Today, we’re taking a closer look at one of the long-lost British tiaras that’s hopefully waiting patiently somewhere deep in the royal vaults: Queen Mary’s Sapphire Bandeau.
|Princess Toria of the United Kingdom, Queen Alexandra of the United Kingdom, and Empress Marie Feodorovna of Russia, pictured ca. 1903 (Wikimedia Commons)|
You’ll often see the tiara referenced by another name: Marie Feodorovna’s Sapphire Bandeau. That name suggests that it comes from the Romanovs — Marie Feodorovna was, after all, Empress of Russia. But she had even wider royal connections that that. Before her marriage, she was Princess Dagmar of Denmark; her siblings included Queen Alexandra of the United Kingdom, King Frederik VIII of Denmark, and King George I of Greece. Her jewel collection was outstanding, and after the Russian Revolution, pieces began to pop up at sales and auctions all over Europe.
And no one liked a jewel sale more than Queen Mary. She reportedly bought the piece in 1921 at a Paris auction, where it had been offered for sale by the exiled Princess Nicholas of Greece. No one’s quite sure how Princess Nicholas (who was born Grand Duchess Elena Vladimirovna) got the tiara, but it is possible that Marie Feodorovna was involved. After all, Prince Nicholas was one of the empress’s Greek nephews. Perhaps she had given the tiara to the Nicholases when they married in Russia in 1902? Some have also suggested that Princess Nicholas inherited the tiara from her mother, Grand Duchess Maria Pavlovna, but ultimately, the provenance is unclear. Was it really one of the former empress’s tiaras? Who was its first owner? Was it even really Russian? We simply don’t seem to know.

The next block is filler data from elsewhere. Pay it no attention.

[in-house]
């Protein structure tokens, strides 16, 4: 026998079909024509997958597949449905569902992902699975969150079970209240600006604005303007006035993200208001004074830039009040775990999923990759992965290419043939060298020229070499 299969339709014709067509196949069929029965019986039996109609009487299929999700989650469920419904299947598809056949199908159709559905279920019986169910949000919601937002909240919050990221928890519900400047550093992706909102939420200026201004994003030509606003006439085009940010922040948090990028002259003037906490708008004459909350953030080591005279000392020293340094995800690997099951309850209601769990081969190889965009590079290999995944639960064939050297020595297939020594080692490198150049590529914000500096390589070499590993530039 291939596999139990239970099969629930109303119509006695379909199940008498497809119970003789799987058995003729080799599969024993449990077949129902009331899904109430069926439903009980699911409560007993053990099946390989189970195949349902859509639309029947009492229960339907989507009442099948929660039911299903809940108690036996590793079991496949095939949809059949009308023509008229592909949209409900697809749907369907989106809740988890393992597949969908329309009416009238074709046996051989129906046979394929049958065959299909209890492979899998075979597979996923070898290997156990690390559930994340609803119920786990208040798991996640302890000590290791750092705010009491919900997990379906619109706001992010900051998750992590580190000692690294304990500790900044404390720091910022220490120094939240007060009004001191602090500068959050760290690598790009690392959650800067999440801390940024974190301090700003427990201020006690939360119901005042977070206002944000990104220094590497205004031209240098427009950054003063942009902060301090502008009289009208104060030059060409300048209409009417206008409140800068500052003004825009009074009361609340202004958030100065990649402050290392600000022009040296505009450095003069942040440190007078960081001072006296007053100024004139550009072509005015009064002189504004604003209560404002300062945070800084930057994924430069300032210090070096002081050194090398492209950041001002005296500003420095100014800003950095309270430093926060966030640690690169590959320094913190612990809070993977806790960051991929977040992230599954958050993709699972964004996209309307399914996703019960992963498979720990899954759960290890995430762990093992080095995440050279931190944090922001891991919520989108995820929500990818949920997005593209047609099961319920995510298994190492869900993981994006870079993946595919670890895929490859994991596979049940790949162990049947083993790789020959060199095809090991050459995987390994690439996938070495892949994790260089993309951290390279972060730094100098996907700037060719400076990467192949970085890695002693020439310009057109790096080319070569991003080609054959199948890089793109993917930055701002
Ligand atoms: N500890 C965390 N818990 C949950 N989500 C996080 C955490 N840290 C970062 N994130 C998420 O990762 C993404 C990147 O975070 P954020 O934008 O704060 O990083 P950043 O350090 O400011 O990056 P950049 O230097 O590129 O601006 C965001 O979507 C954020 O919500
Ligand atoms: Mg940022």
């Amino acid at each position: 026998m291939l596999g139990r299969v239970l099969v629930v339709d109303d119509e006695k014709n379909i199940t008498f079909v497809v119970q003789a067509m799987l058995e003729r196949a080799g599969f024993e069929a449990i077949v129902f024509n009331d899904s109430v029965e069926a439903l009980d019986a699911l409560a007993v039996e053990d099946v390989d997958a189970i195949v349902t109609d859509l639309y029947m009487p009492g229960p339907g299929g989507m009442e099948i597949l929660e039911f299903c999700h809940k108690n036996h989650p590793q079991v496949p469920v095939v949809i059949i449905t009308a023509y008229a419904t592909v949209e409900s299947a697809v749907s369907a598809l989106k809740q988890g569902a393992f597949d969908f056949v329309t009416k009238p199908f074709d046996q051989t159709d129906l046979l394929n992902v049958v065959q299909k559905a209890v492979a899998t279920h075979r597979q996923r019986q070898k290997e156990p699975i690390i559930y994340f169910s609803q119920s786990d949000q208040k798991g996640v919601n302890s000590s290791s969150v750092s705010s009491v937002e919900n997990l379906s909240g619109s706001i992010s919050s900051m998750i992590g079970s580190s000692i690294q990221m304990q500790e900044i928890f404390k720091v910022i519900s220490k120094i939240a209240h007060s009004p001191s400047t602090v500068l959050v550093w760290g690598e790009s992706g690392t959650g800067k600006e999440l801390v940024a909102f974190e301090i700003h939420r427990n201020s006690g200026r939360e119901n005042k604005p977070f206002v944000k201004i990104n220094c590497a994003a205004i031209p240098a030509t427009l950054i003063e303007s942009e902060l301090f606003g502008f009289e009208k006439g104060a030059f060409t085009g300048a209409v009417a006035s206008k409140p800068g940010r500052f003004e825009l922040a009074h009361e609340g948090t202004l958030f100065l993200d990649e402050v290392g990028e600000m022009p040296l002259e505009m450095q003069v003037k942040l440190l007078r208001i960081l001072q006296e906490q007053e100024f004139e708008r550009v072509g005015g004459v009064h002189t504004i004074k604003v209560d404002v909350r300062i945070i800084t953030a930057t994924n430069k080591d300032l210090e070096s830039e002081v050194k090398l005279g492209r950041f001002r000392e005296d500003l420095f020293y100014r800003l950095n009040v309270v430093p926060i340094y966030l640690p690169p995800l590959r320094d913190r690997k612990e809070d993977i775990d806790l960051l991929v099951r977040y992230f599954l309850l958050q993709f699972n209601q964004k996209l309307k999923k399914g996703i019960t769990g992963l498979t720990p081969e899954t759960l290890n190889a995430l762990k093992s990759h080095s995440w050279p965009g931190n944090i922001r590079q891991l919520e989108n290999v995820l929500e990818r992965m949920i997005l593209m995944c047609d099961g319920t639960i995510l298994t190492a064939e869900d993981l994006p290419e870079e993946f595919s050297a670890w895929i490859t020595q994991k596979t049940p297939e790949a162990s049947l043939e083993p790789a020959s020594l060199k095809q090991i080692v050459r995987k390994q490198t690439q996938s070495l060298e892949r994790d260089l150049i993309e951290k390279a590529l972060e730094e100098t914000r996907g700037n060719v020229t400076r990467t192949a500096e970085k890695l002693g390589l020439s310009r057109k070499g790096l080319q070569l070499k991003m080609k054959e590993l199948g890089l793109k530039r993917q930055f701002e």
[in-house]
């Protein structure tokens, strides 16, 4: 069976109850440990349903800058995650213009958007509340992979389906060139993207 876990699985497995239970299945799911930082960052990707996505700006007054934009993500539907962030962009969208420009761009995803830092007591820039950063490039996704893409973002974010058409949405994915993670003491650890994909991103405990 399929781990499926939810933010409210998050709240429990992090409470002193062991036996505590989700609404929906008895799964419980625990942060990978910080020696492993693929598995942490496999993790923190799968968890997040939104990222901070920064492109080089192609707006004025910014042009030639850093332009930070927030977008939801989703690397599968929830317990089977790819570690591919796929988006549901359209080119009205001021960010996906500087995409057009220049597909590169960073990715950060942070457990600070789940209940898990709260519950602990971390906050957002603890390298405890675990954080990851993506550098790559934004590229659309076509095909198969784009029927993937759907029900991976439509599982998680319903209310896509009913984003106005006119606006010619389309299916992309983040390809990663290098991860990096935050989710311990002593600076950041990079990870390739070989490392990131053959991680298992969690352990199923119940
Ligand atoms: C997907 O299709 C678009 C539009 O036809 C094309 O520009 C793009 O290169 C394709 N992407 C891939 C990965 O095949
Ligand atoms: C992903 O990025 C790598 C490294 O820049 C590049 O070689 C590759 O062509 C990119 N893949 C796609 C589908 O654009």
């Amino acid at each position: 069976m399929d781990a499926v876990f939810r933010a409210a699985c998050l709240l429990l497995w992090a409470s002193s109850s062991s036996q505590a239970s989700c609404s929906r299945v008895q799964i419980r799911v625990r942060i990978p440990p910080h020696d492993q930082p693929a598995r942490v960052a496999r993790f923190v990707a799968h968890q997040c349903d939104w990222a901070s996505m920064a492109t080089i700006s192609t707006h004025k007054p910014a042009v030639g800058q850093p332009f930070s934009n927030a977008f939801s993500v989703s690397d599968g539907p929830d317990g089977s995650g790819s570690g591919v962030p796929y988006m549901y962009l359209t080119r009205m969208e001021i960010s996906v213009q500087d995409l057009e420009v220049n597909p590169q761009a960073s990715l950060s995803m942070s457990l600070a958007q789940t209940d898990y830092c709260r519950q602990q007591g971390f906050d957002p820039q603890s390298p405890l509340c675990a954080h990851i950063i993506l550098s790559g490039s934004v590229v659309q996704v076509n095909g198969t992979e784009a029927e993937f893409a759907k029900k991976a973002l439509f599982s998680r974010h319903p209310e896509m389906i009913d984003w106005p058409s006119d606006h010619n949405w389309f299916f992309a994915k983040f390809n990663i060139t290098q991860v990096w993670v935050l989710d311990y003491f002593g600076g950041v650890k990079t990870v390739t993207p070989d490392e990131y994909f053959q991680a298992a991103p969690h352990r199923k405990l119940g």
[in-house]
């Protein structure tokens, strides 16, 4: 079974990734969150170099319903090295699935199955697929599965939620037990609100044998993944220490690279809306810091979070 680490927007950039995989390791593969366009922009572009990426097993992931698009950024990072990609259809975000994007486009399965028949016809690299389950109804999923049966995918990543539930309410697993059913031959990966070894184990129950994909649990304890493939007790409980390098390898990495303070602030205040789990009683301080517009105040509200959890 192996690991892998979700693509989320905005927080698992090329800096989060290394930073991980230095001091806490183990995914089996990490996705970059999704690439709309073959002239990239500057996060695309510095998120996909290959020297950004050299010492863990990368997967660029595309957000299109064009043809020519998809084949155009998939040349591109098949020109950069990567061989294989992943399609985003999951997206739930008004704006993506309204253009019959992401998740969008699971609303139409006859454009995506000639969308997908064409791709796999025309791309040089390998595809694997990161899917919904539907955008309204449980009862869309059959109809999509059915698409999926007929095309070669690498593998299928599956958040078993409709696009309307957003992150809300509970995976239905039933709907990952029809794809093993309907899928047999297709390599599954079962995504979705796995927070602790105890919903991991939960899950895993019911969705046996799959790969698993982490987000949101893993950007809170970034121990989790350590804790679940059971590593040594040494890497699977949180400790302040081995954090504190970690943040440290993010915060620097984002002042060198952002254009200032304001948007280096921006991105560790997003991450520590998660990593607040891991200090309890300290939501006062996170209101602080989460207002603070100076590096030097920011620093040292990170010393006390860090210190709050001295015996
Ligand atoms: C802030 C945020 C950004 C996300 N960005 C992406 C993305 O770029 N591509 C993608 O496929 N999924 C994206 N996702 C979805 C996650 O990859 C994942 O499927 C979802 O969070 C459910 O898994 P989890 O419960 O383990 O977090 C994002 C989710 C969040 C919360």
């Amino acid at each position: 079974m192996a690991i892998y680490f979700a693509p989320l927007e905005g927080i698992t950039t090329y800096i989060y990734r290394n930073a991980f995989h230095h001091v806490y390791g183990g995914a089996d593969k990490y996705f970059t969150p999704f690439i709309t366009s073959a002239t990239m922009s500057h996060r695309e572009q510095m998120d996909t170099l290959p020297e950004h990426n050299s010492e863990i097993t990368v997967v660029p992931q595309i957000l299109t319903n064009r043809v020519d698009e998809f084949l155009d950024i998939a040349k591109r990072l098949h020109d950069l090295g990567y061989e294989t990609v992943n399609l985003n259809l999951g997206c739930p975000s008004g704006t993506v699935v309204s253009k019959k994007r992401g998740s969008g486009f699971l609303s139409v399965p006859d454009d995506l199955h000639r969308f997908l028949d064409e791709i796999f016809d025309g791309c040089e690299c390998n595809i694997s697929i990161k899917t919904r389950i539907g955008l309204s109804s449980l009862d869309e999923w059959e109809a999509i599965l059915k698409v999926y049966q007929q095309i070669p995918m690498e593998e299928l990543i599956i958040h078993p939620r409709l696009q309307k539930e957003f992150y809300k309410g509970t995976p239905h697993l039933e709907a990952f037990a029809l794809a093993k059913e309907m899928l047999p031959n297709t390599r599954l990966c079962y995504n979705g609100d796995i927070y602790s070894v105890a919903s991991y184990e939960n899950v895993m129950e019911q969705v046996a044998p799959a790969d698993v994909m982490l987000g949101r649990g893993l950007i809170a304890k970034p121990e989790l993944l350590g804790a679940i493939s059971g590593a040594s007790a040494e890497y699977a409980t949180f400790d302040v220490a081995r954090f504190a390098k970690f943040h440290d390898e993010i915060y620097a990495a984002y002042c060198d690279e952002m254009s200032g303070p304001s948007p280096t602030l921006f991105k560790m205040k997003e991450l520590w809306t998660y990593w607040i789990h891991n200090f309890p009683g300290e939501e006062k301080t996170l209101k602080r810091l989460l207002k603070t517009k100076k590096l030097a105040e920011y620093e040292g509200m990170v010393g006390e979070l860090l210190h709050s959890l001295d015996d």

Regardless, the tiara, which features distinctive sunray designs, was now Mary’s. (Had Princess Nicholas held on to it just a bit longer, it might have made its way to Britain anyway — one of her daughters was Princess Marina, who later married Queen Mary’s son, the Duke of Kent.) The central sapphire and diamond element of the tiara was removable, making it a more versatile piece; above, Mary wears it with the carved emerald brooch from the Delhi Durbar Parure. After Mary’s death, the tiara was apparently left to Queen Elizabeth II (along with all of the rest of Mary’s personal property). The Queen has never worn it, at least not in public.
Instead, the Queen appears to have decided to loan the tiara to her younger sister, Princess Margaret. She wore the tiara often during the 1950s and 1960s. Above, she wears the tiara during the 1958 state visit of President Heuss of Germany, and below, she wears it to the wedding of Princess Astrid of Norway in 1961. (Warning: the GIF below features flash photography.) Margaret also appears to have worn the sapphire element separately as a brooch for decades.
Since then, the bandeau has disappeared into the tiara mists. It’s one I’ve suggested as a possible out-of-the-box bridal option for Meghan Markle, but I’d also love to see this one on the Duchess of Cambridge, who wears sapphires particularly well. Here’s hoping it’s in the palace vaults, just waiting for another outing!